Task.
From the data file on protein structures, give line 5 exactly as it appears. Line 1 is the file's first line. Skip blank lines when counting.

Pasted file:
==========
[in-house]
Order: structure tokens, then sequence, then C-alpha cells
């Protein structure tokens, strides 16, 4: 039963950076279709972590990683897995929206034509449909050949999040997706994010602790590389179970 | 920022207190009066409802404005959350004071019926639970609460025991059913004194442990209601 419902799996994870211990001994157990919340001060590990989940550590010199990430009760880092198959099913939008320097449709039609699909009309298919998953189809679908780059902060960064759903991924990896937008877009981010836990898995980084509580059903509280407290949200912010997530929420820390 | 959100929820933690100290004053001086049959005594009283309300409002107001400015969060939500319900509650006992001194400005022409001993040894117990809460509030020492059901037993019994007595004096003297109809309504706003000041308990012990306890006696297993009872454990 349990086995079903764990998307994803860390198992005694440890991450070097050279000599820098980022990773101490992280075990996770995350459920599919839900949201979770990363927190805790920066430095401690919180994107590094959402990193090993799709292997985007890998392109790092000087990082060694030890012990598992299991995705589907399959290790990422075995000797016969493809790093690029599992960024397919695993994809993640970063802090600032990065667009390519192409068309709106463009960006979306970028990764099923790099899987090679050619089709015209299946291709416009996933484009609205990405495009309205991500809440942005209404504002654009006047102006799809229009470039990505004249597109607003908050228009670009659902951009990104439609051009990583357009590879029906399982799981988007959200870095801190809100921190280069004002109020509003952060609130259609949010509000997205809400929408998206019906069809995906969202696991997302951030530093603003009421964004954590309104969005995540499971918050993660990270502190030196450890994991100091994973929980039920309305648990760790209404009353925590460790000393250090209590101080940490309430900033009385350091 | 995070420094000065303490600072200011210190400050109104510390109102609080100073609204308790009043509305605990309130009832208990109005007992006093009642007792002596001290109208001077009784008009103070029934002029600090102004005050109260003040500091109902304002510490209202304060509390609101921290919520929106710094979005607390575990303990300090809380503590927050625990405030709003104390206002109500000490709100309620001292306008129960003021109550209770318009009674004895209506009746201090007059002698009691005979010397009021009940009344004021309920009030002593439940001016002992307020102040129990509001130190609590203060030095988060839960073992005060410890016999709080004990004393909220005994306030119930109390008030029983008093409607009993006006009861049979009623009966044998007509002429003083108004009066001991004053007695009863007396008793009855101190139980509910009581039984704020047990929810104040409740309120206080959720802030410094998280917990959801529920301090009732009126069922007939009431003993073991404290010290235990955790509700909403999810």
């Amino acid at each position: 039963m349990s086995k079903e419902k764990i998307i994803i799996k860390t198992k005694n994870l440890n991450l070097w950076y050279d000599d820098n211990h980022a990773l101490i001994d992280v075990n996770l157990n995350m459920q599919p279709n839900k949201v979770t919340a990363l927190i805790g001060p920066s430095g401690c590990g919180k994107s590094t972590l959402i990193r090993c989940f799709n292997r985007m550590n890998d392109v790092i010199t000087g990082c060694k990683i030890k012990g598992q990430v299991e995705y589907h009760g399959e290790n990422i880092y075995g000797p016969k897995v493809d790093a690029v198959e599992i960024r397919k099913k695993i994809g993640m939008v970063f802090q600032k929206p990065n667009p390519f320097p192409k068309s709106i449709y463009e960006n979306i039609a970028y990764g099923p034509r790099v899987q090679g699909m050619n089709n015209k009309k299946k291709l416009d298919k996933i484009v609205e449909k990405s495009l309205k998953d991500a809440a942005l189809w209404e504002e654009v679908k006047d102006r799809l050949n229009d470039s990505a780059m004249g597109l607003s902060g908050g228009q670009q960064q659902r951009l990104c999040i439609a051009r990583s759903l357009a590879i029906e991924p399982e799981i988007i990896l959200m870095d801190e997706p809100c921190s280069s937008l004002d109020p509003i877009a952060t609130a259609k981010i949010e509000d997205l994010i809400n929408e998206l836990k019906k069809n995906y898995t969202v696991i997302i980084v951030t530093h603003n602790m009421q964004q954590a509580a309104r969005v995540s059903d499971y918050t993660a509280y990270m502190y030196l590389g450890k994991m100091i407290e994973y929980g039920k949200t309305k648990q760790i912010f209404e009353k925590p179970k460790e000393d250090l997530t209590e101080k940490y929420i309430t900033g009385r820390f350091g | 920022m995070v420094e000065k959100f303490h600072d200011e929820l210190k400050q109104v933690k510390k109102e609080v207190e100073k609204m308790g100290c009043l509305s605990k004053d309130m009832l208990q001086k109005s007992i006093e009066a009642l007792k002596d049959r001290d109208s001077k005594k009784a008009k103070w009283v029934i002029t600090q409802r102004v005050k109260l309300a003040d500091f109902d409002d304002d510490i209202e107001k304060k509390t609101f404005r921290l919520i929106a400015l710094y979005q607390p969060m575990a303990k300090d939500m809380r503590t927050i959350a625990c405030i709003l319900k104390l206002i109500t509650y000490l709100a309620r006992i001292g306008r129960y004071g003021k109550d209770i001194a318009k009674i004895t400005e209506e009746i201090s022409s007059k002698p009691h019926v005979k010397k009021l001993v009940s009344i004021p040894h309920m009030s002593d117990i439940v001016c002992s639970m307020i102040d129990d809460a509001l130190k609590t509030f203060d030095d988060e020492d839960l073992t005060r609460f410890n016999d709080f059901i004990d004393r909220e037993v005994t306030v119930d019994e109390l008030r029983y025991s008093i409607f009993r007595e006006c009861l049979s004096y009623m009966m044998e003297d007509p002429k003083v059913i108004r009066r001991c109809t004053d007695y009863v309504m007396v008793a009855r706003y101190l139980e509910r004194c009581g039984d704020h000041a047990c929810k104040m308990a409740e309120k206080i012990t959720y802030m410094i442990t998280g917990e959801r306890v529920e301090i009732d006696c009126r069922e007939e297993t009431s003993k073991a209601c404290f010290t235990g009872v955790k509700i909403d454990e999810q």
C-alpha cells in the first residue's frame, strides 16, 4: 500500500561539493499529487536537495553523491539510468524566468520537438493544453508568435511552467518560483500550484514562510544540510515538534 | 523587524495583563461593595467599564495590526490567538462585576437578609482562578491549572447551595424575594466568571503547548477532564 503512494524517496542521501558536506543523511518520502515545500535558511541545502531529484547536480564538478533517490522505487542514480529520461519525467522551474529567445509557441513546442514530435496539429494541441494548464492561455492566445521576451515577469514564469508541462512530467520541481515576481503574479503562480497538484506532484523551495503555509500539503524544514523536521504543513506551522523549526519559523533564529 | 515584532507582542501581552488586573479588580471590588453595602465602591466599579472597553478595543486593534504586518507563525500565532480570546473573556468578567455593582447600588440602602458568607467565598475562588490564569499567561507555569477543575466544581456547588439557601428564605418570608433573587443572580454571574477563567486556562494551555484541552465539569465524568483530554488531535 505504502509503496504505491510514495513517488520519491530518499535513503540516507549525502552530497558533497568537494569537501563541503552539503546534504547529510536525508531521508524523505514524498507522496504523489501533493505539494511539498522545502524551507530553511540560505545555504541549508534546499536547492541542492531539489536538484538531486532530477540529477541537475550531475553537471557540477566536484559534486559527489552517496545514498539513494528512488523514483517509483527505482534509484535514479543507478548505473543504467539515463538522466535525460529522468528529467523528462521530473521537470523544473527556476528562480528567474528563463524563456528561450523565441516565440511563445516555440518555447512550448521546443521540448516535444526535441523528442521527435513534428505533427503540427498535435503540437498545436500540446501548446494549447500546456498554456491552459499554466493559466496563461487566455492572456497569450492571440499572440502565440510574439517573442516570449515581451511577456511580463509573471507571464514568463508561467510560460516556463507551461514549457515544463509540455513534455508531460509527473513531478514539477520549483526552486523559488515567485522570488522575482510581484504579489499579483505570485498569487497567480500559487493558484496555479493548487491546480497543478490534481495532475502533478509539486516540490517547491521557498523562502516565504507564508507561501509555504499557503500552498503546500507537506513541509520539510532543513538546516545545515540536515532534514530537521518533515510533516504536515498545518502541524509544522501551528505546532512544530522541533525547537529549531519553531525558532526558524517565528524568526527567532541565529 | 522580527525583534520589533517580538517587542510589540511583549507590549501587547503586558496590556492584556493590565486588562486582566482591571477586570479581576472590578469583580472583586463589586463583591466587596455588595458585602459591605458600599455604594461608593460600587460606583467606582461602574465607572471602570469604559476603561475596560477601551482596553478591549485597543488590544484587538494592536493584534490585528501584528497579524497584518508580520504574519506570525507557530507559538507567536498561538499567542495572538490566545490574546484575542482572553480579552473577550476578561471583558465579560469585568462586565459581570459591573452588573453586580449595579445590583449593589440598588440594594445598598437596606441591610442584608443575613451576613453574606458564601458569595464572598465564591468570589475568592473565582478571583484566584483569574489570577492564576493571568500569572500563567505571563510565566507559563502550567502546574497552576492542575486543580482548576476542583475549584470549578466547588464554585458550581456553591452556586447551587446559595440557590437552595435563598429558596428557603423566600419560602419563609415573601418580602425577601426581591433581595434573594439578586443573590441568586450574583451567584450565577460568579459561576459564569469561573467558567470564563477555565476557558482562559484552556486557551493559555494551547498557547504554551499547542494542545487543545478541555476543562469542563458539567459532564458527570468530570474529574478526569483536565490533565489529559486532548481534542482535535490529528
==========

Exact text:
C-alpha cells in the first residue's frame, strides 16, 4: 500500500561539493499529487536537495553523491539510468524566468520537438493544453508568435511552467518560483500550484514562510544540510515538534 | 523587524495583563461593595467599564495590526490567538462585576437578609482562578491549572447551595424575594466568571503547548477532564 503512494524517496542521501558536506543523511518520502515545500535558511541545502531529484547536480564538478533517490522505487542514480529520461519525467522551474529567445509557441513546442514530435496539429494541441494548464492561455492566445521576451515577469514564469508541462512530467520541481515576481503574479503562480497538484506532484523551495503555509500539503524544514523536521504543513506551522523549526519559523533564529 | 515584532507582542501581552488586573479588580471590588453595602465602591466599579472597553478595543486593534504586518507563525500565532480570546473573556468578567455593582447600588440602602458568607467565598475562588490564569499567561507555569477543575466544581456547588439557601428564605418570608433573587443572580454571574477563567486556562494551555484541552465539569465524568483530554488531535 505504502509503496504505491510514495513517488520519491530518499535513503540516507549525502552530497558533497568537494569537501563541503552539503546534504547529510536525508531521508524523505514524498507522496504523489501533493505539494511539498522545502524551507530553511540560505545555504541549508534546499536547492541542492531539489536538484538531486532530477540529477541537475550531475553537471557540477566536484559534486559527489552517496545514498539513494528512488523514483517509483527505482534509484535514479543507478548505473543504467539515463538522466535525460529522468528529467523528462521530473521537470523544473527556476528562480528567474528563463524563456528561450523565441516565440511563445516555440518555447512550448521546443521540448516535444526535441523528442521527435513534428505533427503540427498535435503540437498545436500540446501548446494549447500546456498554456491552459499554466493559466496563461487566455492572456497569450492571440499572440502565440510574439517573442516570449515581451511577456511580463509573471507571464514568463508561467510560460516556463507551461514549457515544463509540455513534455508531460509527473513531478514539477520549483526552486523559488515567485522570488522575482510581484504579489499579483505570485498569487497567480500559487493558484496555479493548487491546480497543478490534481495532475502533478509539486516540490517547491521557498523562502516565504507564508507561501509555504499557503500552498503546500507537506513541509520539510532543513538546516545545515540536515532534514530537521518533515510533516504536515498545518502541524509544522501551528505546532512544530522541533525547537529549531519553531525558532526558524517565528524568526527567532541565529 | 522580527525583534520589533517580538517587542510589540511583549507590549501587547503586558496590556492584556493590565486588562486582566482591571477586570479581576472590578469583580472583586463589586463583591466587596455588595458585602459591605458600599455604594461608593460600587460606583467606582461602574465607572471602570469604559476603561475596560477601551482596553478591549485597543488590544484587538494592536493584534490585528501584528497579524497584518508580520504574519506570525507557530507559538507567536498561538499567542495572538490566545490574546484575542482572553480579552473577550476578561471583558465579560469585568462586565459581570459591573452588573453586580449595579445590583449593589440598588440594594445598598437596606441591610442584608443575613451576613453574606458564601458569595464572598465564591468570589475568592473565582478571583484566584483569574489570577492564576493571568500569572500563567505571563510565566507559563502550567502546574497552576492542575486543580482548576476542583475549584470549578466547588464554585458550581456553591452556586447551587446559595440557590437552595435563598429558596428557603423566600419560602419563609415573601418580602425577601426581591433581595434573594439578586443573590441568586450574583451567584450565577460568579459561576459564569469561573467558567470564563477555565476557558482562559484552556486557551493559555494551547498557547504554551499547542494542545487543545478541555476543562469542563458539567459532564458527570468530570474529574478526569483536565490533565489529559486532548481534542482535535490529528